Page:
First published: N/A
Standard: £9 + VAT
An IStructE account gives you access to a world of knowledge. Create a profile to receive details of our unique range of resources, events and training.
Added to basket
By the courtesy of Mr. 0. H. Ammann, Chief Engineer of Bridges to the Port of New York Authority, we are enabled to give the following resume of the progress made in the erection of the 3,500-ft. span bridge over the Hudson River since the publication of the First Progress Report rendered'on January 3, 1928. The difficult and deep foundations for the New Jersey Tower, commenced in the summer of 1927, were successfully completed early in 1928. The contract for the construction of the
tower base on the New York side was let in May and completed within two months. This foundation, unlike that on the New Jersey side, involved only the comparatively
simple operation of building two massive concrete blocks on sound rock above water level. Rolling of the 40,000 tons of steel for the towers began late in 1927, and throughout 1928 the fabrication of this steelwork proceeded continuously at three of the largest bridge shops. Actual erection of the towers began in June, 1928, and within four and a half months 31,000 tons of steel had been erected and the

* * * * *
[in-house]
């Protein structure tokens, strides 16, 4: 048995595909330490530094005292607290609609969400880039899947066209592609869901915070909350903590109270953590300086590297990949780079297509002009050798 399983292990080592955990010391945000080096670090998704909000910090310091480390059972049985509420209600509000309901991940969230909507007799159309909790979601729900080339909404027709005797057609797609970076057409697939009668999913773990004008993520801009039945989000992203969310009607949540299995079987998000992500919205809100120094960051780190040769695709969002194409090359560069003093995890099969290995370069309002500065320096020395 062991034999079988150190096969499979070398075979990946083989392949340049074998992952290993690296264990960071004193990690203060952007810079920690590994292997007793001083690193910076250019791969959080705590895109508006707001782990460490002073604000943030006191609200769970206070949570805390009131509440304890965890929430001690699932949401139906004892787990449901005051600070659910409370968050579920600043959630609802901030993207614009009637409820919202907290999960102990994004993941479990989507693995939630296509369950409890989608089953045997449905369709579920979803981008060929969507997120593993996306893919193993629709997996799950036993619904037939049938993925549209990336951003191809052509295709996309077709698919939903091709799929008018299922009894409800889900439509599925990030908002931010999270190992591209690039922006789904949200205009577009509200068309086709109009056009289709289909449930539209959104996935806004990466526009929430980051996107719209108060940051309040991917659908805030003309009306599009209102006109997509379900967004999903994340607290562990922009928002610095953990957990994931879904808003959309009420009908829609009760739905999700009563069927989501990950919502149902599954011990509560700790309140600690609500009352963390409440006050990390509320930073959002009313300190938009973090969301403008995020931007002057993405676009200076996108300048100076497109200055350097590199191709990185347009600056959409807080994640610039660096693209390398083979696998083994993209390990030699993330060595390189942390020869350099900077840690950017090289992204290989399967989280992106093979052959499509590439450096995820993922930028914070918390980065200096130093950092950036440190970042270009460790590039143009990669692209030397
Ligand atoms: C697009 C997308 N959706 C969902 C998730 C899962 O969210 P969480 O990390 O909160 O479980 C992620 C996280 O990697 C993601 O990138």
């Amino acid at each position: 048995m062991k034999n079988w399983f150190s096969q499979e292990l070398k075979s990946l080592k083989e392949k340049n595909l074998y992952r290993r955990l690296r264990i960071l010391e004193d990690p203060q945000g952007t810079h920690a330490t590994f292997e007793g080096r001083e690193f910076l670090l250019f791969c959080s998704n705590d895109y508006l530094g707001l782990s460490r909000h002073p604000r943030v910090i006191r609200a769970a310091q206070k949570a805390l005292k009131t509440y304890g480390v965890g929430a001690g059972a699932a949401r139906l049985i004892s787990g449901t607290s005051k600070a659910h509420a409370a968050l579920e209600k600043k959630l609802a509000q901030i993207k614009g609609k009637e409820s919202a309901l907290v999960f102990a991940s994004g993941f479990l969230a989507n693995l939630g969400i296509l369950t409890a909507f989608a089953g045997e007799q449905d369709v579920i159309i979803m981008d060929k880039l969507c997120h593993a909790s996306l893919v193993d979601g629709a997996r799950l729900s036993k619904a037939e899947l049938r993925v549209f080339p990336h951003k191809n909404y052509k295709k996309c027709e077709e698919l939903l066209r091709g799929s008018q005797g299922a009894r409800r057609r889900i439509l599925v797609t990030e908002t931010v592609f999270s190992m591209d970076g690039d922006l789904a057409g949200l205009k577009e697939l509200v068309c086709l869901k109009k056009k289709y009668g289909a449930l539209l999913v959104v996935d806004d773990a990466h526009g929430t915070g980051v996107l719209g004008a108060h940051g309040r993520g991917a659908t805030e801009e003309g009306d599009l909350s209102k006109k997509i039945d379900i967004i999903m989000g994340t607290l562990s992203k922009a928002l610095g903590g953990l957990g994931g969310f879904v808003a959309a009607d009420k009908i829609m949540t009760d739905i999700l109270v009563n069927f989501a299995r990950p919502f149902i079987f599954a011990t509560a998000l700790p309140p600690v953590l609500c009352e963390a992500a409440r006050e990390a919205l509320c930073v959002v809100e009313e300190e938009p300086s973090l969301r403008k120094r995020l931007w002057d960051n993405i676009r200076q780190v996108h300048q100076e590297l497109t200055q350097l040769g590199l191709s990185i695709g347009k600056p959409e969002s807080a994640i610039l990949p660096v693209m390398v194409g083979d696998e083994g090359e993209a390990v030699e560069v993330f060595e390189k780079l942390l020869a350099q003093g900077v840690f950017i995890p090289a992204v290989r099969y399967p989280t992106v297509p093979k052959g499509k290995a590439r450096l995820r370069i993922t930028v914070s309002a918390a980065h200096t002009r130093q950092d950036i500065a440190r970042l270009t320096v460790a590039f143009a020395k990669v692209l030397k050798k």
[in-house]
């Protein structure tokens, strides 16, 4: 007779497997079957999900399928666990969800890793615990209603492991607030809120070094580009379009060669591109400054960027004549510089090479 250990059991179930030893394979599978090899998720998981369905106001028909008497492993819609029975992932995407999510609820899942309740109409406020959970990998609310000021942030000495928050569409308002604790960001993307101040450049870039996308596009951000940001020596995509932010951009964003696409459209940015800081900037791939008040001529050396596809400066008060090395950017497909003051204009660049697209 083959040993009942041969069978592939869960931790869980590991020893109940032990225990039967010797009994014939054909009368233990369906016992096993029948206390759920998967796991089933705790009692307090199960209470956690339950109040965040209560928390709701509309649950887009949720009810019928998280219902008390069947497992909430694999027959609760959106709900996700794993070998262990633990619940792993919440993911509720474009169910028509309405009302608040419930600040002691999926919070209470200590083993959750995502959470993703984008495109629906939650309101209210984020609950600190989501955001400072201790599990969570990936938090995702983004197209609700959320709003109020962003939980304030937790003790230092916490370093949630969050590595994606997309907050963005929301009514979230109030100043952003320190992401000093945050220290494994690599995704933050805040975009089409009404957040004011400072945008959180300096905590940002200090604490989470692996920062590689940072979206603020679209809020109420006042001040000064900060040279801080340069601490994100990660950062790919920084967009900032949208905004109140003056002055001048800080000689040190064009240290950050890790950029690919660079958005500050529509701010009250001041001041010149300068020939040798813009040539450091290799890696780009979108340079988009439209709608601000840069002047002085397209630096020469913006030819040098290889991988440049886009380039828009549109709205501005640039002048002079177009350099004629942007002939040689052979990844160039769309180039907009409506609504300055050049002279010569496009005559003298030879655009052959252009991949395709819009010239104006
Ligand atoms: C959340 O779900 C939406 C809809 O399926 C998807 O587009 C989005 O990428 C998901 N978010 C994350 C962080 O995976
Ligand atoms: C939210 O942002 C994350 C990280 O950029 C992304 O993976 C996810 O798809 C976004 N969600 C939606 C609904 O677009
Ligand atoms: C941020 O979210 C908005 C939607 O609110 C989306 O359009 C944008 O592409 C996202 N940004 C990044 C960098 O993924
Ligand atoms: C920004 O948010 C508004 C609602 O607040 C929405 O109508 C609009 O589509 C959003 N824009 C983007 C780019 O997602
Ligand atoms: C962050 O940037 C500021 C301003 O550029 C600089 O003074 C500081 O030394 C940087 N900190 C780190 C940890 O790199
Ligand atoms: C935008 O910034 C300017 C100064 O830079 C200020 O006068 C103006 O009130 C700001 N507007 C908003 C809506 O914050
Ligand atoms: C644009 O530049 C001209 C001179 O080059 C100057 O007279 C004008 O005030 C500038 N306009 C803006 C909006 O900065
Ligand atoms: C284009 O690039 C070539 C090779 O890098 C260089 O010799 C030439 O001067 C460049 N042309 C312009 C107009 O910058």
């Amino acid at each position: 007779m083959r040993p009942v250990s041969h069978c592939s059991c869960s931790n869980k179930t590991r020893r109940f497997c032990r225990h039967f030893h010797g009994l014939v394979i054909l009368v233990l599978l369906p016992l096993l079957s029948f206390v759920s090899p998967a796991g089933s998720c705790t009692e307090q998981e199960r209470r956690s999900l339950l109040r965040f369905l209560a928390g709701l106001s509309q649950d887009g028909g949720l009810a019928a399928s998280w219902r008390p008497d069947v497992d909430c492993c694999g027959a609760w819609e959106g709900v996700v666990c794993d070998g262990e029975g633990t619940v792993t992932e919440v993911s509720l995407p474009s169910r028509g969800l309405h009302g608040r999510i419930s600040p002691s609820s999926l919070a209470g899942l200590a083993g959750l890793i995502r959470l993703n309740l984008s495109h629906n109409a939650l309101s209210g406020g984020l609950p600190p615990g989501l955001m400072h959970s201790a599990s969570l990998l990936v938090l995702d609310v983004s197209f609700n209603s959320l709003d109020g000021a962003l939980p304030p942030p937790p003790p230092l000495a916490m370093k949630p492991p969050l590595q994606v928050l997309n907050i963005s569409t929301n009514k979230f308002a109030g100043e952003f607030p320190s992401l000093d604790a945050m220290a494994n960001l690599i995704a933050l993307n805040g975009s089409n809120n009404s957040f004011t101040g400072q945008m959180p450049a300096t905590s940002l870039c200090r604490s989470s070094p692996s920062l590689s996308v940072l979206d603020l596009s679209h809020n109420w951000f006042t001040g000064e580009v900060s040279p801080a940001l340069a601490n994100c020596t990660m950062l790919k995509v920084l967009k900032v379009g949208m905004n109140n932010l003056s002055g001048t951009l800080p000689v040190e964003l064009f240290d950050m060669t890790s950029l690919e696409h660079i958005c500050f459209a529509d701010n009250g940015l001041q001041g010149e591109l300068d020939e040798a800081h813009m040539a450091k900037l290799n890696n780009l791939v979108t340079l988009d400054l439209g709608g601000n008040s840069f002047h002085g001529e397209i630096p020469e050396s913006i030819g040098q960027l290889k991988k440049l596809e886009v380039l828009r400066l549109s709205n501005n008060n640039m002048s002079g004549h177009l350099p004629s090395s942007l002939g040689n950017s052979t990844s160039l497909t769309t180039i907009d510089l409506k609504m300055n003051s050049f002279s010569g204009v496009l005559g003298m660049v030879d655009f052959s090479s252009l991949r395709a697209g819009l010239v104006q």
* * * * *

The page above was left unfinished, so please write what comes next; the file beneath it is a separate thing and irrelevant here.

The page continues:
towers had reached a height of 500 feet. Erection work was then suspended until the
spring of 1929. Work on the anchorages meanwhile proceeded intensively. The excavation of 200,000 cubic yards of hard traprock for the New Jersey anchorage and approach is now practically completed. On May 4, 1928, the contract was let for the excavation for and building of the gigantic blocks constituting part of the New York anchorage in Fort Washington Park. This contract entails the placing of closely 110,000 cubic yards of concrete, and so efficiently has the work been carried on that nearly 100 per cent. has already been completed, several months ahead of contract time.
With the extensive use of reinforced concrete for modern bridge construction, semicircular, segmental and semi-elliptical arches of brick, plain concrete or stone are much less frequently adopted for new works than was formerly the case; but the revival of road transport occasioned by the use of the petrol driven vehicle brings home to the structural and civil engineer the importance of the problem of the stability of the arch.
Arthur A. Fordham
The following short article is quoted from the Proceedings of the American Society of
Civil Engineers, Part 2, May, 1929. It is not recent, but will probably be of general
interest to members :- Between 1O and 15 years ago extensive studies were made by experienced investigators, Sidney and Beatrice Webb, covering the development and status of professional associations in England. Special interest attaches to this because it was completed and published in the midst of the World War. What follows is abstracted or quoted from “The New Statesman,” a forward-looking British weekly. The material appeared in two parts, as special supplements to the issues of April 21 and 28, 1917.